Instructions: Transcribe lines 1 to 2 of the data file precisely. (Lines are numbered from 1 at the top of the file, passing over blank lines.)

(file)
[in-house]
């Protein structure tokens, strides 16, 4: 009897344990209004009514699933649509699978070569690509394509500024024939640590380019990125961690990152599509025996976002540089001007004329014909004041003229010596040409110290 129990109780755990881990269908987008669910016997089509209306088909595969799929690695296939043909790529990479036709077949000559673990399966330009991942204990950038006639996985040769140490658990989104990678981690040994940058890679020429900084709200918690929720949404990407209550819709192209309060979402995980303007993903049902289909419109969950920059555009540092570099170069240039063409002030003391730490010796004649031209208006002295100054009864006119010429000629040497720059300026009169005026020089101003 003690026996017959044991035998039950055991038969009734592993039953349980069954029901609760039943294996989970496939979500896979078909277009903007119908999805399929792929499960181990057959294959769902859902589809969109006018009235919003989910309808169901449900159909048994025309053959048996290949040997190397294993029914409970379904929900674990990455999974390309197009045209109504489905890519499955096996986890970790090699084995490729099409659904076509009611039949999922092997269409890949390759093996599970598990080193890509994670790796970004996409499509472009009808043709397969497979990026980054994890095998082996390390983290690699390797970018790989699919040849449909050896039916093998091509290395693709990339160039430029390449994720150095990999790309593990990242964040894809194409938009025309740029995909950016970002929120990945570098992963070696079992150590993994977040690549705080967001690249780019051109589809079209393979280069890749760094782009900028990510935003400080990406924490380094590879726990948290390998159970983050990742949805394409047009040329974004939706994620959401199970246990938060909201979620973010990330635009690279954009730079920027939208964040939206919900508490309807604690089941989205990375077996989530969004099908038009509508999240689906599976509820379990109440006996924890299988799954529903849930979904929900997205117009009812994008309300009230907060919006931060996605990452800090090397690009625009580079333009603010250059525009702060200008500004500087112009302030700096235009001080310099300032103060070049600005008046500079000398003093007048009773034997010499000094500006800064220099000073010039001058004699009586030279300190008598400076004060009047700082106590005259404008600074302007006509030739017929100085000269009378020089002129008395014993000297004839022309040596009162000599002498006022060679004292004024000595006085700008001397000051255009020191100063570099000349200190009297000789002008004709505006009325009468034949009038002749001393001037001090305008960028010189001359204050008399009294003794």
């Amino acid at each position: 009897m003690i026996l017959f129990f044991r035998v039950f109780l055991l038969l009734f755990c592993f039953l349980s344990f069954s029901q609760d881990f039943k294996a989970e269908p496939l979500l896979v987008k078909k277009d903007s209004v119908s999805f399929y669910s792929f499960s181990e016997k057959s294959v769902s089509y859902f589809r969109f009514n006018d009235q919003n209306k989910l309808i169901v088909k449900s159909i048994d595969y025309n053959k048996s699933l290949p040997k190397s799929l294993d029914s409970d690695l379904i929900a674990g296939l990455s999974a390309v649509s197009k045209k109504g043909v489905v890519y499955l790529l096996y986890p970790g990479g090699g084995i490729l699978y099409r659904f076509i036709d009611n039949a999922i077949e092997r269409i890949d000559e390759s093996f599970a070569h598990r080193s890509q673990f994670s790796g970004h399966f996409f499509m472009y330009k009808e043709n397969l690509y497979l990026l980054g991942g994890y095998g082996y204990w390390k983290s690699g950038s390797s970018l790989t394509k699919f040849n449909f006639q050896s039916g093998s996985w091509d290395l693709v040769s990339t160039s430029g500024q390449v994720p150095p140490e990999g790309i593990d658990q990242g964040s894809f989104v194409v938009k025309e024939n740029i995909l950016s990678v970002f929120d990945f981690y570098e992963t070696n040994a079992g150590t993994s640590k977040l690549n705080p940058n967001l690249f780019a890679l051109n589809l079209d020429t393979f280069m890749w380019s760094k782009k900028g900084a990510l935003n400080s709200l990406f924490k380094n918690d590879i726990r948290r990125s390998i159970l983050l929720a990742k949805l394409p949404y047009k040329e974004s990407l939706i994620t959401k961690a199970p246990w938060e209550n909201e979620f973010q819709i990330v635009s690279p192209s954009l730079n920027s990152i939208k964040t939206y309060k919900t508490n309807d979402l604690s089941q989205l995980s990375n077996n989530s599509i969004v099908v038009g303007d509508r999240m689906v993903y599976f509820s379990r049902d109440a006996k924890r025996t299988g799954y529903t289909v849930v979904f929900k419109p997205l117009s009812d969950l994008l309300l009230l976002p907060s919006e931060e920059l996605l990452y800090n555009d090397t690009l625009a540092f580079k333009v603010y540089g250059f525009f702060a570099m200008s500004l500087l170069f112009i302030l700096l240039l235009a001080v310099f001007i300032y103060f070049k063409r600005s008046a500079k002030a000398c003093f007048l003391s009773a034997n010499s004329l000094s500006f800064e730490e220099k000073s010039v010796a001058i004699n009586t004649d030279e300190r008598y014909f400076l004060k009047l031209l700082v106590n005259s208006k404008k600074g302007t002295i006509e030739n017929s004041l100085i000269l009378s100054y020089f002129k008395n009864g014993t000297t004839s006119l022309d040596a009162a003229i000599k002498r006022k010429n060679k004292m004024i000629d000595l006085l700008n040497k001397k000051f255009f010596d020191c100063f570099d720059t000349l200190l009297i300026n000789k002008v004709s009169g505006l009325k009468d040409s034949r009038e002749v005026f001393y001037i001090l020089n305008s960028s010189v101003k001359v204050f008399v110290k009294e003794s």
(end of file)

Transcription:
[in-house]
């Protein structure tokens, strides 16, 4: 009897344990209004009514699933649509699978070569690509394509500024024939640590380019990125961690990152599509025996976002540089001007004329014909004041003229010596040409110290 129990109780755990881990269908987008669910016997089509209306088909595969799929690695296939043909790529990479036709077949000559673990399966330009991942204990950038006639996985040769140490658990989104990678981690040994940058890679020429900084709200918690929720949404990407209550819709192209309060979402995980303007993903049902289909419109969950920059555009540092570099170069240039063409002030003391730490010796004649031209208006002295100054009864006119010429000629040497720059300026009169005026020089101003 003690026996017959044991035998039950055991038969009734592993039953349980069954029901609760039943294996989970496939979500896979078909277009903007119908999805399929792929499960181990057959294959769902859902589809969109006018009235919003989910309808169901449900159909048994025309053959048996290949040997190397294993029914409970379904929900674990990455999974390309197009045209109504489905890519499955096996986890970790090699084995490729099409659904076509009611039949999922092997269409890949390759093996599970598990080193890509994670790796970004996409499509472009009808043709397969497979990026980054994890095998082996390390983290690699390797970018790989699919040849449909050896039916093998091509290395693709990339160039430029390449994720150095990999790309593990990242964040894809194409938009025309740029995909950016970002929120990945570098992963070696079992150590993994977040690549705080967001690249780019051109589809079209393979280069890749760094782009900028990510935003400080990406924490380094590879726990948290390998159970983050990742949805394409047009040329974004939706994620959401199970246990938060909201979620973010990330635009690279954009730079920027939208964040939206919900508490309807604690089941989205990375077996989530969004099908038009509508999240689906599976509820379990109440006996924890299988799954529903849930979904929900997205117009009812994008309300009230907060919006931060996605990452800090090397690009625009580079333009603010250059525009702060200008500004500087112009302030700096235009001080310099300032103060070049600005008046500079000398003093007048009773034997010499000094500006800064220099000073010039001058004699009586030279300190008598400076004060009047700082106590005259404008600074302007006509030739017929100085000269009378020089002129008395014993000297004839022309040596009162000599002498006022060679004292004024000595006085700008001397000051255009020191100063570099000349200190009297000789002008004709505006009325009468034949009038002749001393001037001090305008960028010189001359204050008399009294003794």